3.2.4 Optimization of ionic strength
In IL-DLLME, the ionic strength can reduce the solubility of target analytes in the aqueous phase and increase the partition coefficient of the [C8MIM][PF6] phase and further affect the recovery of extraction. The influence of ionic strength in this experiment was assessed by the addition of NaCl in the range of 0–6.0 g in initial aqueous sample. Figure 4d shows that the recoveries reached the maximum value when 4.0 g of NaCl was used. However, excessive salt could also increase the solubility of ILs in the aqueous phase, resulting in a decrease in the recoveries.
3.3 Optimization of MSPE conditions
To understand the influence of experimental variables on the MSPE process, the interaction between the main parameters that affect the extraction efficiency of the analyte must be fully considered, and each parameter must be optimized. On the basis of preliminary experiments, the influence of six factors was studied from two levels of extraction process and elution process. The main parameters, such as pH of the sample solution, extraction time, and amount of sorbent, were evaluated using the Box-Behnken design (BBD) with a small number of trials, which is a widely used method to fit a second-order response surface. The other three parameters, such as type and volume of desorption solvent, and desorption time, were optimized by one-factor-at-a-time procedure.
The Design-Expert 11.0 statistical software was used for the experimental design and data analysis. Based on the results acquired from the analysis of variance (ANOVA) test (presented in Table 1), the significance of model is mainly calculated by R2 value. As presented in Table 1, the coefficients were very high about 0.9569, which indicated that 95.69% of total variance were explained by quadratic model and only 4.31% of total variables were not explained by the model. The adjusted R2 value was 0.9015. The R2 and adjusted R2 values were closed to 1.0000, which displayed a good correlation between experimental and theoretical results. The model had F values of 17.26 with lower p-values (0.0005), which also indicated the impacts of this model. If the lack of fit value in a model was nonsignificant, it suggested that the quadratic model was valid. Here, the lack of fit values were 0.1613, which specified that our model was significant. Another one was the coefficient of variation (C.V.%); if this value was less than 10%, then the model was highly reliable and reproducible for the experimental studies. The C.V.% value for clenbuterol was 8.89%, less than 10%. Therefore, the model was reliable for experimental studies for the determination of four preservatives in cosmetics.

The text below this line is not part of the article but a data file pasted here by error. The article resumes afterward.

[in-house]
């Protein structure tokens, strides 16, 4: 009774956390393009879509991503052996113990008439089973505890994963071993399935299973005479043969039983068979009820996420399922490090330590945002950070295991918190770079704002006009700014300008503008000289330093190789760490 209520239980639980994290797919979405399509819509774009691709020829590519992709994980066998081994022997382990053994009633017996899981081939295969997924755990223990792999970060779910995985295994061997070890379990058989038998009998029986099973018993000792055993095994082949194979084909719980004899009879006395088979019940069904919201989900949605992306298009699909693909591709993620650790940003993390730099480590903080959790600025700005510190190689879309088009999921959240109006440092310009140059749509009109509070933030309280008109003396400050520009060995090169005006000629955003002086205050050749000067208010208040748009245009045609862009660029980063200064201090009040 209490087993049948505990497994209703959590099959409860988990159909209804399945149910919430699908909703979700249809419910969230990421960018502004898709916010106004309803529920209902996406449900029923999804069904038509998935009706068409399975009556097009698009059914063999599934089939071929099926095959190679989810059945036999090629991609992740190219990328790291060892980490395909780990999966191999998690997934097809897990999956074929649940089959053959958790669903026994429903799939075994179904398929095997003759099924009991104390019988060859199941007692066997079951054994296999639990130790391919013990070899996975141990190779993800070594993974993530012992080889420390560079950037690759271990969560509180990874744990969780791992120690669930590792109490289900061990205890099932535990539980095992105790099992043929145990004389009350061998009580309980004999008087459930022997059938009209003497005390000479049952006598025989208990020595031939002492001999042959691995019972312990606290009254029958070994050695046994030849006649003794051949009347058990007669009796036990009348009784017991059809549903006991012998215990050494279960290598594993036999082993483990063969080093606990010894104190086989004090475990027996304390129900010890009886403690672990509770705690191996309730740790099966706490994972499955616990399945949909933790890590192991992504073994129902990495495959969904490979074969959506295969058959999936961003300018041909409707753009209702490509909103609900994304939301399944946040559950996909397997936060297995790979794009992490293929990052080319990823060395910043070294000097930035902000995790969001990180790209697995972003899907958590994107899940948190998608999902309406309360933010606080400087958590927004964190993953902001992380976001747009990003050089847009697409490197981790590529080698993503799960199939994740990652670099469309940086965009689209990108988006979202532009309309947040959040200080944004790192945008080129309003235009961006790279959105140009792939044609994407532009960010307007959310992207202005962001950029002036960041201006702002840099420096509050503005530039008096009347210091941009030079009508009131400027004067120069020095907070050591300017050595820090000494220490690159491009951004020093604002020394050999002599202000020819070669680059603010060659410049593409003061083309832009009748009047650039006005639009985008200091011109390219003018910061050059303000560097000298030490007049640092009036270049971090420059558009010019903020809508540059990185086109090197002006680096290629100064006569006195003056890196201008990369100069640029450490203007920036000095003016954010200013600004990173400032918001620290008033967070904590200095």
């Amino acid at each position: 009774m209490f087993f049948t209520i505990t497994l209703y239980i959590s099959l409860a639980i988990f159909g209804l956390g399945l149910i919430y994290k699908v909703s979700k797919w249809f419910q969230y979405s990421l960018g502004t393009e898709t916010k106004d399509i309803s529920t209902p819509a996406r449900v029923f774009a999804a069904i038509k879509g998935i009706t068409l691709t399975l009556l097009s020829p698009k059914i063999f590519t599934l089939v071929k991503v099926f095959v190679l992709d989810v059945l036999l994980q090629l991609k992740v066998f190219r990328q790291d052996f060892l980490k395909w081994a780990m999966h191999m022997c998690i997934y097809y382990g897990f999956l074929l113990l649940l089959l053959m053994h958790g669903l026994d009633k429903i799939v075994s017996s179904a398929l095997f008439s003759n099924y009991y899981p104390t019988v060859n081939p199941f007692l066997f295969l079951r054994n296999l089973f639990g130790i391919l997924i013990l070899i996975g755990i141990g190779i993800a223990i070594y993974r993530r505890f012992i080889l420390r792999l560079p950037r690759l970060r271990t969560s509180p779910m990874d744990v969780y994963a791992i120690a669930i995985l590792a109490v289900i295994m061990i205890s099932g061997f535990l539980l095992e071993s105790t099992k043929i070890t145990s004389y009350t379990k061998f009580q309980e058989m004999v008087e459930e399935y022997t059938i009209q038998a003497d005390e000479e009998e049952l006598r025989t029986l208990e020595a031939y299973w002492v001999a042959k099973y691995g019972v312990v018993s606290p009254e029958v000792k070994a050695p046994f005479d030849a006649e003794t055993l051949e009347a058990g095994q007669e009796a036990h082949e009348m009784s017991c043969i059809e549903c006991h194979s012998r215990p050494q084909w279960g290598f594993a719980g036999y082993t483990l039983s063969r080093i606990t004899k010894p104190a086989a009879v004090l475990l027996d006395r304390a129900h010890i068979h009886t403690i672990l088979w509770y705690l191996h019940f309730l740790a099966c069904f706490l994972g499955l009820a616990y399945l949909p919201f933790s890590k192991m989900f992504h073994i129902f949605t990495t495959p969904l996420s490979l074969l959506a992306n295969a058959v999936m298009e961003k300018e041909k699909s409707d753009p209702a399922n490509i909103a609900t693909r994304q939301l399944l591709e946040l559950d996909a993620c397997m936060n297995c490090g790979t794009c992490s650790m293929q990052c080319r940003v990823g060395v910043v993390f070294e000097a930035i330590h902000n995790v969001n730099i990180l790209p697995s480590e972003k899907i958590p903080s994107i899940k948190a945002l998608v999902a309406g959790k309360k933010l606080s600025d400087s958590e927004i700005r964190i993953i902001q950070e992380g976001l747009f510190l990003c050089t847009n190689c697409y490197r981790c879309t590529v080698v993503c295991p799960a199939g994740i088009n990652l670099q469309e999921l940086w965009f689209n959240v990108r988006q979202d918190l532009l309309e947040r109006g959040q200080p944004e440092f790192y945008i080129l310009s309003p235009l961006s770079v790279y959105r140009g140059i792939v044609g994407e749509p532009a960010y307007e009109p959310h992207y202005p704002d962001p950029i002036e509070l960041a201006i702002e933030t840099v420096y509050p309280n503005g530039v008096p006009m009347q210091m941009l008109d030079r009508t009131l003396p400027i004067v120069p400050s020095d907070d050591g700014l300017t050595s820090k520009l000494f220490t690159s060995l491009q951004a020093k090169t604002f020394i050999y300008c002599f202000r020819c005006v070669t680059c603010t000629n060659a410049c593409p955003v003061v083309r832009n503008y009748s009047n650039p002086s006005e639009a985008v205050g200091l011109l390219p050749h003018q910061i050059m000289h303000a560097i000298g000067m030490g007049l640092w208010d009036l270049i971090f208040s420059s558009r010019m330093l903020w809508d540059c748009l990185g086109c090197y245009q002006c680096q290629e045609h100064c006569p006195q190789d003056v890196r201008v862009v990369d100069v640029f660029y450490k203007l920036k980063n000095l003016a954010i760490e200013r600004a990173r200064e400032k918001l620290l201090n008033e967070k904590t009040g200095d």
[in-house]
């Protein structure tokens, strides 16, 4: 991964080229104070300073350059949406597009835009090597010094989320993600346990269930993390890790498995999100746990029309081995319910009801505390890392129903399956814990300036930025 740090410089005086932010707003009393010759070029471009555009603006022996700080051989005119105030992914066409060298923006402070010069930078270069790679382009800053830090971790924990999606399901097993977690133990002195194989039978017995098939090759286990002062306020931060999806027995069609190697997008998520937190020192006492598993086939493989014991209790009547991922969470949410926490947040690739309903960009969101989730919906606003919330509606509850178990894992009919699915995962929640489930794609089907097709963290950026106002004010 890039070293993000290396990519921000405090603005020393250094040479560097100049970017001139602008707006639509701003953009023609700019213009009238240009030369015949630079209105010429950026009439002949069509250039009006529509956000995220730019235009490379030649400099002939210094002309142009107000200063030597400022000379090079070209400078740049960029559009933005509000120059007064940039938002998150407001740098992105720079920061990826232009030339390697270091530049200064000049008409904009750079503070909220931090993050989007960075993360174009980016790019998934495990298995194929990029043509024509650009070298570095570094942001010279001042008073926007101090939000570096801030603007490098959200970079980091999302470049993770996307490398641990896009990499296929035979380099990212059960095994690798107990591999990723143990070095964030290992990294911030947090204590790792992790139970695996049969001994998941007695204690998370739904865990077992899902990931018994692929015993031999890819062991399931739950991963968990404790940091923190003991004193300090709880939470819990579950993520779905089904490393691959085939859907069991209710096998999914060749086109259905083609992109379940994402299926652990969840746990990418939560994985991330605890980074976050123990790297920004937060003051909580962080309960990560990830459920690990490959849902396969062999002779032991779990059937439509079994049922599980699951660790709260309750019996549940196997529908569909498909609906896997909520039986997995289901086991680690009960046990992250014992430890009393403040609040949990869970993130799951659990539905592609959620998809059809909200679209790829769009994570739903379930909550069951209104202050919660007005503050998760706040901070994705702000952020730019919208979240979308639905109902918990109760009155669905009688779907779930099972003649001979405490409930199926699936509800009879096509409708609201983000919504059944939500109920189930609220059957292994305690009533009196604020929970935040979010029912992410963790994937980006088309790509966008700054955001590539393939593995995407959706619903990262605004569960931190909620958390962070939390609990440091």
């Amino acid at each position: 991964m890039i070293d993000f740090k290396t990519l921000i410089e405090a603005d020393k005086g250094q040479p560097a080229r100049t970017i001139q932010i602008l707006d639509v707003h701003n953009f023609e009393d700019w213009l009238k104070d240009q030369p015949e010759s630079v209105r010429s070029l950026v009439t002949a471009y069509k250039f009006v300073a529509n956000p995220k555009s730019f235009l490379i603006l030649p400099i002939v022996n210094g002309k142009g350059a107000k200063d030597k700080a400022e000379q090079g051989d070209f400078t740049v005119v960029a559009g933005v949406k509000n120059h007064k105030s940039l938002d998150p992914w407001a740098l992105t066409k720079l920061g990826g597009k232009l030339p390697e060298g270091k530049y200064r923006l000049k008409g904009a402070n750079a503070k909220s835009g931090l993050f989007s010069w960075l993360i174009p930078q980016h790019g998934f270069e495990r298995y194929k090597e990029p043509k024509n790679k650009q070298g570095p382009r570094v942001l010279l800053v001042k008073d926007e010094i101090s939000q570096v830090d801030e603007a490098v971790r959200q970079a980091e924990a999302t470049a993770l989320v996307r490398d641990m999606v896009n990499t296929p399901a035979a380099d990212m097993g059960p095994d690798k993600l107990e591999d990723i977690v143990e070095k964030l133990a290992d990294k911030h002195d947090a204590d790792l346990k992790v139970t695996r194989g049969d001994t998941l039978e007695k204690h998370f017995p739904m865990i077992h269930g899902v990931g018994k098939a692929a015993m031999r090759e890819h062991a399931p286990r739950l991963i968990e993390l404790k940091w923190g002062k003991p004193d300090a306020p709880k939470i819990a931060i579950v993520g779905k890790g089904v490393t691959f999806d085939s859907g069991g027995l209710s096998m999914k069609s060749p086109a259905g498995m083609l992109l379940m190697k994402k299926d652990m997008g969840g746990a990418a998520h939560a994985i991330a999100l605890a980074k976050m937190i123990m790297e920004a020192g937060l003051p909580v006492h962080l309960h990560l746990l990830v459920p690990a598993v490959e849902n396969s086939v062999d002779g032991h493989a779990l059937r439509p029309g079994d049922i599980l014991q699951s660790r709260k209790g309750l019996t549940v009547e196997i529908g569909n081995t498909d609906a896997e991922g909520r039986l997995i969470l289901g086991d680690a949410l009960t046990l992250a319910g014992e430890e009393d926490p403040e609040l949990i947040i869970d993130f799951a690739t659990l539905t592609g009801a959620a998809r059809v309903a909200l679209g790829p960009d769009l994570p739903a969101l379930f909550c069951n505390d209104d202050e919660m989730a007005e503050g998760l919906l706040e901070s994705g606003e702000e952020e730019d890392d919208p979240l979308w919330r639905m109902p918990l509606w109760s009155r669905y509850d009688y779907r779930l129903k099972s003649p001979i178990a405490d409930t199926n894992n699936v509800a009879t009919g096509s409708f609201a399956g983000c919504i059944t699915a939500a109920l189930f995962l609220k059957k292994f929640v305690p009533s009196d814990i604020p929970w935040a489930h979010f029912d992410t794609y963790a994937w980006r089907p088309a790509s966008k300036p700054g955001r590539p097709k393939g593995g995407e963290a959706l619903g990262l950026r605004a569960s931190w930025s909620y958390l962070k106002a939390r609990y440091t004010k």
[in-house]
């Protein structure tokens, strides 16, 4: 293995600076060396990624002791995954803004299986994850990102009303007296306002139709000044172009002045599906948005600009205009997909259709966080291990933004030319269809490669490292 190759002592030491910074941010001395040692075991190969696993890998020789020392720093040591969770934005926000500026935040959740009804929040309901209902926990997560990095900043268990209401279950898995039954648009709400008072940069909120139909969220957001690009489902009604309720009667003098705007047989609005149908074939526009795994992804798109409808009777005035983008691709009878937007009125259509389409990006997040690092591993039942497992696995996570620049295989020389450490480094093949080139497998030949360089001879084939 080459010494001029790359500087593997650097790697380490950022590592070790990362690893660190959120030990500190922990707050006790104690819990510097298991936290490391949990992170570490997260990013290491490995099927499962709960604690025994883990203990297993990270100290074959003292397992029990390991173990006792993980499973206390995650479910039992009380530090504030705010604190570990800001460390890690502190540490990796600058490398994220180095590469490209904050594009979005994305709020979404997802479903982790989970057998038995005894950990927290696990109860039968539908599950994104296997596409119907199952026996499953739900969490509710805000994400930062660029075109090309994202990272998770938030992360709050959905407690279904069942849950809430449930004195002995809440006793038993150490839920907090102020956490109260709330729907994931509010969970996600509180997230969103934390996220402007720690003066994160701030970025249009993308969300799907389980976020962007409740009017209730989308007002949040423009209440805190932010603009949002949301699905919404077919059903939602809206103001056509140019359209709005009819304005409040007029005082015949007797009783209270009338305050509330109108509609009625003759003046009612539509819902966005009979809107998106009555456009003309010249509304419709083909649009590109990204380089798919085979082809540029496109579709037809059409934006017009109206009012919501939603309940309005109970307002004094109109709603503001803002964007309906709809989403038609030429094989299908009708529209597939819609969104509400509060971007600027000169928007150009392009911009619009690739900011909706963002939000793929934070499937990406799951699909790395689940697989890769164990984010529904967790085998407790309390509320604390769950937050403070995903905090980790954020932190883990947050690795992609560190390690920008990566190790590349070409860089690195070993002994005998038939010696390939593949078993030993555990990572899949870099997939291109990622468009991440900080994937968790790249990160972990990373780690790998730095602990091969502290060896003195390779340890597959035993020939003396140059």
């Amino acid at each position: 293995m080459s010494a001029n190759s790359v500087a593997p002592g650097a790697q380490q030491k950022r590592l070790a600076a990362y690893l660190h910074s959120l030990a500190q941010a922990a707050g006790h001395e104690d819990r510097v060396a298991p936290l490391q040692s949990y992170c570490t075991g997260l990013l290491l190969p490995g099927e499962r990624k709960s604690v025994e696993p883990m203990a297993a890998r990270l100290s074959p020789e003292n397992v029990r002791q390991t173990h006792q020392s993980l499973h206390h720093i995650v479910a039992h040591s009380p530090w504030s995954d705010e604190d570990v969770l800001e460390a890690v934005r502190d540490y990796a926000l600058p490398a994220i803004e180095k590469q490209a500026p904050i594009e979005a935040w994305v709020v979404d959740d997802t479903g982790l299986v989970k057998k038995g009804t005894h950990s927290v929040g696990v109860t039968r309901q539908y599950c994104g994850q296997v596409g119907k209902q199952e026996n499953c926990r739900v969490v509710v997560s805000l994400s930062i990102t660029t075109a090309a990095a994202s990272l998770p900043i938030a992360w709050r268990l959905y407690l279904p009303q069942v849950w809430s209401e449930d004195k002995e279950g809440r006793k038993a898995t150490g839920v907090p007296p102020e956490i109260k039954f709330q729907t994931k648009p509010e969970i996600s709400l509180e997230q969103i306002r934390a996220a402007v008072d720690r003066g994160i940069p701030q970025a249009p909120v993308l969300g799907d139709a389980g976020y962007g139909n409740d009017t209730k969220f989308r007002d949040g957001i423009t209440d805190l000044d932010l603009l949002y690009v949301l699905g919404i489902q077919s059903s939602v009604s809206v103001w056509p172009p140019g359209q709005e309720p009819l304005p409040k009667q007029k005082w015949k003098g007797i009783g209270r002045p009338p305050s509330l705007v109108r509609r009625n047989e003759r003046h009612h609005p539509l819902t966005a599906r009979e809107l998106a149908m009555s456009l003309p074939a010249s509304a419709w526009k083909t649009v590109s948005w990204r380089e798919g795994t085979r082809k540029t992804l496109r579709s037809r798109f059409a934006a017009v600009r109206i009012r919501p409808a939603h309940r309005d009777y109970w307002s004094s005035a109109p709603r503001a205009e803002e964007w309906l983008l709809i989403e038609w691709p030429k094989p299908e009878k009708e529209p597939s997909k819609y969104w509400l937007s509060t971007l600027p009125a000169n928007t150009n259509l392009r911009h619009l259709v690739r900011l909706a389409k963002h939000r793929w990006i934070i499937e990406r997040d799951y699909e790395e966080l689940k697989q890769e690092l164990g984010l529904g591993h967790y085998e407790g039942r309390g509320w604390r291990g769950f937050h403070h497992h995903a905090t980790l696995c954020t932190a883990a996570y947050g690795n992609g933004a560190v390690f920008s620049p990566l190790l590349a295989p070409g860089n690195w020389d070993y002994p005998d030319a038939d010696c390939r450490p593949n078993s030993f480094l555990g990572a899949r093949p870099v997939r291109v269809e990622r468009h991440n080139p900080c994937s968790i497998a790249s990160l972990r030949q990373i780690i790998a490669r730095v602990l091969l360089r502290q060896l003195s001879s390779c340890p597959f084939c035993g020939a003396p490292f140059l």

|Source||Sum of squares||Degree of freedom||Mean square||F-value||p-value (Prob > F)|
|Lack of fit||198.90||3||66.30||2.95||0.1613 not significant|
|R2 = 95.69%||Adj R2 = 90.15%||C.V.% = 8.89|
*Significant at 0.01 level.
The pH of the sample solution has a negative effect on the recovery in MSPE process because it can determine the ionization of the target analytes and further affect their recoveries. It is seen from Figure 5 that as the pH increases, the recoveries of four benzoates become more unfavorable. When the pH value was higher than the pKa of benzoate, the target analytes existed in the ionized form could hardly be extracted using organic solvents. The extraction efficiency decreased with the hydrolysis of benzoate at a pH of 3.2, and the results in Figure 5 show that the amounts of Fe3O4@GO was positive to efficiencies of MSPE in the range of 10–32.7 mg. To ensure sufficient contact between the adsorbent and the target analytes, the relative recoveries that are shown in Figure 5 increased with the increase in the extraction time from 1 to 5 min and then remained plateau after 5 min.